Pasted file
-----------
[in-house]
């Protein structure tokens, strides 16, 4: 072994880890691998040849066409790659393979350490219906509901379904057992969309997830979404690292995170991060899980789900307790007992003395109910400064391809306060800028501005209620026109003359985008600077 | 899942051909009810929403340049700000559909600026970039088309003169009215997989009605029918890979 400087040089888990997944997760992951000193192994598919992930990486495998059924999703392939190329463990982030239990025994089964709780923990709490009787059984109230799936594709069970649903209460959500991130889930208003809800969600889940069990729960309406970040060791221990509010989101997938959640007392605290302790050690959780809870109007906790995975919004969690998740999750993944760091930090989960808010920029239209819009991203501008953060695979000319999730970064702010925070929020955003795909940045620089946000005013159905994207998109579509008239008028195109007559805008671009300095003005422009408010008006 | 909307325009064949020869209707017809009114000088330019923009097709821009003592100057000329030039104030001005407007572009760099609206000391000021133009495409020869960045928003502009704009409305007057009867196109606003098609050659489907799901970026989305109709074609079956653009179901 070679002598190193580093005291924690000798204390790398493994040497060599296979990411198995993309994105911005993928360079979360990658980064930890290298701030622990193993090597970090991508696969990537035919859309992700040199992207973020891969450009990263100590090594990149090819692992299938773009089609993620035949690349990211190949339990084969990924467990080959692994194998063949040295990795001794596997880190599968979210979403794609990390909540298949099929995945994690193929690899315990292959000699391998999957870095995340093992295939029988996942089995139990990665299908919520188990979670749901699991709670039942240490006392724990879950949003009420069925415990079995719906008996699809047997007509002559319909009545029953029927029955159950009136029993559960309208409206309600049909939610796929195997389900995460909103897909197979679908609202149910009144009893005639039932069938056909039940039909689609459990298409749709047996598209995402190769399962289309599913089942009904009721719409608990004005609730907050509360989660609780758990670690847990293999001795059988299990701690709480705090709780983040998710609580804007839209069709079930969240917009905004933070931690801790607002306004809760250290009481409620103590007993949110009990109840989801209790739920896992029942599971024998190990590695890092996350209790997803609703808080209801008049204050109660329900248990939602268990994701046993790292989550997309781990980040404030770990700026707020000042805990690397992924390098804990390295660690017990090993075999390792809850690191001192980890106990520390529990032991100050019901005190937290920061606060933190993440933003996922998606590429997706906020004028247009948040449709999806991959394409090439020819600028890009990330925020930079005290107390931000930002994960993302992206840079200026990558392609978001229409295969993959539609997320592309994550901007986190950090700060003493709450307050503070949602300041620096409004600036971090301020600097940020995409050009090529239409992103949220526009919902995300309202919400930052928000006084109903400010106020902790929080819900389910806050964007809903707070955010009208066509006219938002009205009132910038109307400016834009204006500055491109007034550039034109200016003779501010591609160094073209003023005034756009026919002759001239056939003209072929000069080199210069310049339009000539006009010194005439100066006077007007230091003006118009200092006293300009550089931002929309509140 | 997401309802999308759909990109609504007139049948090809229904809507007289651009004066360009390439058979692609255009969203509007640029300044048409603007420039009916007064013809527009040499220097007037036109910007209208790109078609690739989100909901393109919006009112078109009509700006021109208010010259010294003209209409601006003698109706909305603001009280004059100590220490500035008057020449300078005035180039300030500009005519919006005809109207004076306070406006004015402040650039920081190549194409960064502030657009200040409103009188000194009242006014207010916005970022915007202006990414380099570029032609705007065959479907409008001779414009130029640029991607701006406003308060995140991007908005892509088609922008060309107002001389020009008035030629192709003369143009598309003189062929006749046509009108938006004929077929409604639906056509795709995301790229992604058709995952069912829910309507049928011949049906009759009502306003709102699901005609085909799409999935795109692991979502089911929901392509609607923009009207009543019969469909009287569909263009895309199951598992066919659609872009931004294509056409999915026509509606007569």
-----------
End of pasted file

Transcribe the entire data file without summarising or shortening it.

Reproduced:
[in-house]
């Protein structure tokens, strides 16, 4: 072994880890691998040849066409790659393979350490219906509901379904057992969309997830979404690292995170991060899980789900307790007992003395109910400064391809306060800028501005209620026109003359985008600077 | 899942051909009810929403340049700000559909600026970039088309003169009215997989009605029918890979 400087040089888990997944997760992951000193192994598919992930990486495998059924999703392939190329463990982030239990025994089964709780923990709490009787059984109230799936594709069970649903209460959500991130889930208003809800969600889940069990729960309406970040060791221990509010989101997938959640007392605290302790050690959780809870109007906790995975919004969690998740999750993944760091930090989960808010920029239209819009991203501008953060695979000319999730970064702010925070929020955003795909940045620089946000005013159905994207998109579509008239008028195109007559805008671009300095003005422009408010008006 | 909307325009064949020869209707017809009114000088330019923009097709821009003592100057000329030039104030001005407007572009760099609206000391000021133009495409020869960045928003502009704009409305007057009867196109606003098609050659489907799901970026989305109709074609079956653009179901 070679002598190193580093005291924690000798204390790398493994040497060599296979990411198995993309994105911005993928360079979360990658980064930890290298701030622990193993090597970090991508696969990537035919859309992700040199992207973020891969450009990263100590090594990149090819692992299938773009089609993620035949690349990211190949339990084969990924467990080959692994194998063949040295990795001794596997880190599968979210979403794609990390909540298949099929995945994690193929690899315990292959000699391998999957870095995340093992295939029988996942089995139990990665299908919520188990979670749901699991709670039942240490006392724990879950949003009420069925415990079995719906008996699809047997007509002559319909009545029953029927029955159950009136029993559960309208409206309600049909939610796929195997389900995460909103897909197979679908609202149910009144009893005639039932069938056909039940039909689609459990298409749709047996598209995402190769399962289309599913089942009904009721719409608990004005609730907050509360989660609780758990670690847990293999001795059988299990701690709480705090709780983040998710609580804007839209069709079930969240917009905004933070931690801790607002306004809760250290009481409620103590007993949110009990109840989801209790739920896992029942599971024998190990590695890092996350209790997803609703808080209801008049204050109660329900248990939602268990994701046993790292989550997309781990980040404030770990700026707020000042805990690397992924390098804990390295660690017990090993075999390792809850690191001192980890106990520390529990032991100050019901005190937290920061606060933190993440933003996922998606590429997706906020004028247009948040449709999806991959394409090439020819600028890009990330925020930079005290107390931000930002994960993302992206840079200026990558392609978001229409295969993959539609997320592309994550901007986190950090700060003493709450307050503070949602300041620096409004600036971090301020600097940020995409050009090529239409992103949220526009919902995300309202919400930052928000006084109903400010106020902790929080819900389910806050964007809903707070955010009208066509006219938002009205009132910038109307400016834009204006500055491109007034550039034109200016003779501010591609160094073209003023005034756009026919002759001239056939003209072929000069080199210069310049339009000539006009010194005439100066006077007007230091003006118009200092006293300009550089931002929309509140 | 997401309802999308759909990109609504007139049948090809229904809507007289651009004066360009390439058979692609255009969203509007640029300044048409603007420039009916007064013809527009040499220097007037036109910007209208790109078609690739989100909901393109919006009112078109009509700006021109208010010259010294003209209409601006003698109706909305603001009280004059100590220490500035008057020449300078005035180039300030500009005519919006005809109207004076306070406006004015402040650039920081190549194409960064502030657009200040409103009188000194009242006014207010916005970022915007202006990414380099570029032609705007065959479907409008001779414009130029640029991607701006406003308060995140991007908005892509088609922008060309107002001389020009008035030629192709003369143009598309003189062929006749046509009108938006004929077929409604639906056509795709995301790229992604058709995952069912829910309507049928011949049906009759009502306003709102699901005609085909799409999935795109692991979502089911929901392509609607923009009207009543019969469909009287569909263009895309199951598992066919659609872009931004294509056409999915026509509606007569």